NASA's Gutsy First Launch of the Saturn V Moon Rocket

Saturn V's First Launch
The Apollo 4 (Spacecraft 017/Saturn 501) space mission was launched from Pad A, Launch Complex 39, Kennedy Space Center, Fla., on Nov. 9, 1967 (Image credit: NASA)

On Nov. 9, 1967, the first Saturn V launched. It shook buildings, broke windows, and its power caught many people at the Cape Canaveral launch site off guard. But more impressive was the fact that this first launch was the first test for a number of its parts, and that it launched an actual mission that helped get Apollo to the moon. The launch was, to put it modestly, an incredibly gutsy decision.

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Testing a rocket is a tricky business, especially when it's big enough to take a manned spacecraft to the moon. The Saturn V was no exception. It stood 363 feet tall and had a maximum thrust at launch of 7.5 million pounds. To get that kind of power, the rocket's first stage consumed its 4.5 million pounds of propellant — liquid oxygen and RP-1 or kerosene — at 15 tons per second. If things went bad and the rocket exploded on the launch pad, which rockets did fairly often, the Saturn V would erupt into fireball 1,408 feet in diameter and burn for 33.9 seconds at a peak temperature of 2,500 degrees Fahrenheit. [NASA's Mighty Saturn V Rocket Explained (Infographic)]

With that kind of explosive power, it would make sense to test each of the three stages separately before stacking them for a mission. But in the 1960s NASA didn't have time to take it slow. That end of decade lunar landing deadline was fast approaching and the Saturn V was the only ticket to get there.

Development on the Saturn V formally began on Jan. 10, 1961, when NASA announced its intention to build what was then called the C-5 rocket. Designed by Wernher von Braun and his German engineering team, it was a follow-up rocket to the successful Jupiter series. That's how Saturn got its name; it's the next planet after Jupiter.

Things didn't get off to a roaring start. Von Braun took a conservative approach to his rockets. The German way was to build sturdier rockets than were strictly necessary and then test every piece until the kinks were worked out. This philosophy did take its toll on NASA's early efforts. In 1961, von Braun was so concerned about the rate at which his Redstone rocket burned through its fuel he demanded the March 24 test, which was supposed to take Alan Shepard on his first flight, be an additional unmanned test. [How the World's Tallest Rockets Stack Up]

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Von Braun brought the same conservatism to the Saturn V program, but George Mueller wasn't having any of it. Mueller assumed responsibility for the Apollo program as Director of the Office of Manned Space Flight in 1963, and he immediately realized that NASA would never make it to the Moon by the end of the decade without a more forceful approach to its rocket development program.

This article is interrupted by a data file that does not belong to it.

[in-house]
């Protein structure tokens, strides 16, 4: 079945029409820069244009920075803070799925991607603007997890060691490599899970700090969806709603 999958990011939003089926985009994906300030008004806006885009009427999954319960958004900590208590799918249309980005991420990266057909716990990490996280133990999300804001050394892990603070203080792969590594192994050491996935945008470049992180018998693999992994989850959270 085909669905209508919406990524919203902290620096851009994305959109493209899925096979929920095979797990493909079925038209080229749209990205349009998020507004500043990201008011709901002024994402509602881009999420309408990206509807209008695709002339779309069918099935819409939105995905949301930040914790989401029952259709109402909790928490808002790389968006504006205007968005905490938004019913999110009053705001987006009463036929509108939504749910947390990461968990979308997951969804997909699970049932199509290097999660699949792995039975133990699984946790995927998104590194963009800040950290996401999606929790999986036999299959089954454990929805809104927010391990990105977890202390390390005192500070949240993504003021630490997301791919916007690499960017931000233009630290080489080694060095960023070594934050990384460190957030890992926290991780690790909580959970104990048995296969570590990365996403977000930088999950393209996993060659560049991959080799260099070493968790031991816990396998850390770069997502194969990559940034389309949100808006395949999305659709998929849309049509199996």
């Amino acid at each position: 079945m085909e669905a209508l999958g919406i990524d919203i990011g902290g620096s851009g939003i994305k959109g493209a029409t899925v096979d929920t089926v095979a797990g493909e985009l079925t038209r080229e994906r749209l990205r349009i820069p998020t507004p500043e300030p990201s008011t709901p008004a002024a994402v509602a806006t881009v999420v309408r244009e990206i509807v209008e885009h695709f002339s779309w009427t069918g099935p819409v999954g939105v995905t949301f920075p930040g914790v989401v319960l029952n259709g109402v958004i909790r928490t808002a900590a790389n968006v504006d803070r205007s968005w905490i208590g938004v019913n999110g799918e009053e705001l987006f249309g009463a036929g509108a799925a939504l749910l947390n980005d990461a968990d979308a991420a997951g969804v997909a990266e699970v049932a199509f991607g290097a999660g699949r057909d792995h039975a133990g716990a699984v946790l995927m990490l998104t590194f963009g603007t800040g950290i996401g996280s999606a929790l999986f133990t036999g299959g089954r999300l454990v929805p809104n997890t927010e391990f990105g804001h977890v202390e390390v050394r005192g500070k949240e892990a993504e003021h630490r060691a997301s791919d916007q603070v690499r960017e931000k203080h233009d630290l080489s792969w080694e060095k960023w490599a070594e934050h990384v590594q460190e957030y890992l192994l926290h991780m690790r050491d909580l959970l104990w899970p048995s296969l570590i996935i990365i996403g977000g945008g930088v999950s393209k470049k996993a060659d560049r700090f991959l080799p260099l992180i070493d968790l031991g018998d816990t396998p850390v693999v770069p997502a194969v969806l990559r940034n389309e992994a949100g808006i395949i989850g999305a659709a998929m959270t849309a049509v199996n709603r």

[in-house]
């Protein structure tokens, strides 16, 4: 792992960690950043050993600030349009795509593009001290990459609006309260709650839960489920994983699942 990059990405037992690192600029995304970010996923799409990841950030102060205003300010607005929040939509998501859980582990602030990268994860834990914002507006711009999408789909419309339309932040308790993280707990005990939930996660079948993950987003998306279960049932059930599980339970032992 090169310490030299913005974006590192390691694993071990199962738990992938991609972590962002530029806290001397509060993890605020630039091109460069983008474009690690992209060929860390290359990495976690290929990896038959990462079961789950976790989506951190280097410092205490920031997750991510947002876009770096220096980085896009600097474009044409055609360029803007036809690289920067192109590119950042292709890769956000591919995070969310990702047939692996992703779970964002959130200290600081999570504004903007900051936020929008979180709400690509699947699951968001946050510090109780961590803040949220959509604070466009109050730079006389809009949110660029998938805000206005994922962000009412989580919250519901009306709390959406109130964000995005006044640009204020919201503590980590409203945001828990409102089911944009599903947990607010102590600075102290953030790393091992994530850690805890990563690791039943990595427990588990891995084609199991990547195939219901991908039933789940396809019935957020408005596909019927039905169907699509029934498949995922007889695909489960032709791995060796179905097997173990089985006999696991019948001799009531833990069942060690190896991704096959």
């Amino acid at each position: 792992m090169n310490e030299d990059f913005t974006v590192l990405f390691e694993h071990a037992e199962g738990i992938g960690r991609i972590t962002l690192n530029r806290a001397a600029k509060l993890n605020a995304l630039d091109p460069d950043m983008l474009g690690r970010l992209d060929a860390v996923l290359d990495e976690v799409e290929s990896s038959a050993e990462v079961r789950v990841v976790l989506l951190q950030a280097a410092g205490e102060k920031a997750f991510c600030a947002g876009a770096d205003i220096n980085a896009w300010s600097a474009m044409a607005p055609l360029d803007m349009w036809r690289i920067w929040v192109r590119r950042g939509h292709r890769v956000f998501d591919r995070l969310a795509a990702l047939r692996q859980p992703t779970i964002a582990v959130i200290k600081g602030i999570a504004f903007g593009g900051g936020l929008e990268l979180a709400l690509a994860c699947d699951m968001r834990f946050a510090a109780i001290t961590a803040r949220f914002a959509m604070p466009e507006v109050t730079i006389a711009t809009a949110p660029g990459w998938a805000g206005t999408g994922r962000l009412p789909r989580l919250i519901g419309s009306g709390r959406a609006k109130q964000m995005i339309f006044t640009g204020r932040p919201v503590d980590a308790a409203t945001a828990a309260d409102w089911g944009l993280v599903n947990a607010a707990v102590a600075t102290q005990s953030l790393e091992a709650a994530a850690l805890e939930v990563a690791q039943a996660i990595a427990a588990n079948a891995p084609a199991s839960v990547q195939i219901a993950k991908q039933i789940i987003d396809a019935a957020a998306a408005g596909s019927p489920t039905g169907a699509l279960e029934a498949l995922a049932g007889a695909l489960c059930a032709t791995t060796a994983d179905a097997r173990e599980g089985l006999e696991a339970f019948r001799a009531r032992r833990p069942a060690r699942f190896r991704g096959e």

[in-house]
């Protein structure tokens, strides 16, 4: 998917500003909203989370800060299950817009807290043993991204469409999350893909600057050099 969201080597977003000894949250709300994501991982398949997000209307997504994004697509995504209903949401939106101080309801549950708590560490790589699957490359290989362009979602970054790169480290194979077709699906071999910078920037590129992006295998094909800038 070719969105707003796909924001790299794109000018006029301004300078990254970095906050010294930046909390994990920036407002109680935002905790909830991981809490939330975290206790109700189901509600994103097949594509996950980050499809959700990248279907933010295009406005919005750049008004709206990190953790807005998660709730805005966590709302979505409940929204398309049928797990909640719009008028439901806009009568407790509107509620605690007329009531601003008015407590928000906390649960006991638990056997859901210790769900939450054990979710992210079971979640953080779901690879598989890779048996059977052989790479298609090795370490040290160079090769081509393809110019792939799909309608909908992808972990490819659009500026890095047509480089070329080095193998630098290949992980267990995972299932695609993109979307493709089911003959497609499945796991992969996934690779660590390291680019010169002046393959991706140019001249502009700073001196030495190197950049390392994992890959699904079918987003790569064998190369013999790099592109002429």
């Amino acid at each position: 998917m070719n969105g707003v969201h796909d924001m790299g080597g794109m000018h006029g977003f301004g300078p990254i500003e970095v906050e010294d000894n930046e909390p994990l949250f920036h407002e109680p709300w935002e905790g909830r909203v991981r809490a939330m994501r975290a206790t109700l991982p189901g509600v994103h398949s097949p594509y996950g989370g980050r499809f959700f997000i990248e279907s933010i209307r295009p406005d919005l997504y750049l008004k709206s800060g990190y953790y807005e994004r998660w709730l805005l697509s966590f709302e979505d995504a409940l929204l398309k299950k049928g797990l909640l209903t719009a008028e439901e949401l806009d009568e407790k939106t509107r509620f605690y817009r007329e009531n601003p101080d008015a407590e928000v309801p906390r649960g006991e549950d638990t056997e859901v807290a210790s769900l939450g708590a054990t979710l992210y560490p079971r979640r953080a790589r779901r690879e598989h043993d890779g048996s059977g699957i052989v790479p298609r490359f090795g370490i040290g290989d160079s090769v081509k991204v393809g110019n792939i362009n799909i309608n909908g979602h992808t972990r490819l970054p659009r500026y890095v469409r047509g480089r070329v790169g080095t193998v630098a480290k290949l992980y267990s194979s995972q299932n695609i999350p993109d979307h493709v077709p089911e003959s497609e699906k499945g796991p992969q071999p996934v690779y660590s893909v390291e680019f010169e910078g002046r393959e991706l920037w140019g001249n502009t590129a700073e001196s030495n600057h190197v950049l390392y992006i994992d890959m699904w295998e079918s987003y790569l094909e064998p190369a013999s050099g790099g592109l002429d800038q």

Drawing from his experiences with the U.S. Air Force's ballistic missile program, he called for NASA to adopt an "all-up" approach to its rocket tests. Rather than testing components separately, the standard approach in NASA's early days, he wanted von Braun to test the full rocket all in one go.

Mueller's was an unconventional approach. Instead of beginning with a ballasted first-stage flight then adding a live second stage only when the first had been proven flightworthy, he wanted the very first Saturn V test to be done with all three live stages. He also wanted that first flight to carry a live Apollo Command and Service Module as payload so their systems could be tested in orbit. The mission would follow a trajectory that would have the Command Module reenter the atmosphere as though it were returning from the moon, adding a heat shield test to the program.

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Von Braun and his team balked at Mueller's proposal. They argued that consolidated testing made it impossible to pinpoint where failures occurred; they'd learned the hard way that testing a complicated rocket piece by piece was the only way to make sure each piece worked. If a failure like an explosion on the launch pad occurred while testing multiple systems at once, they would never know which component had failed and they'd be no better off. It never paid to introduce more than one major change between tests. Not to mention the Saturns weren't being mass produced like the rockets NASA bought from the military for launches. They had to make sure they built them right.

Mueller fought back. He pointed out that stage-by-stage testing spread the risk of failure across multiple tests rather than minimizing them in one. He also knew that time wouldn’t favor a sequential approach to testing.

In the end, it came down to rank. Where the Apollo program was concerned, Mueller outranked Von Braun and NASA implemented "all-up" testing for Apollo. It was a decision that ultimately saved the program. Designated Apollo 4, the first Saturn V launch was a stunning success. Only Apollo 6 saw another unmanned Saturn launch. The third Saturn rocket NASA ever launched took the Apollo 8 crew to the Moon in December 1968.

This article was provided by Discovery News.

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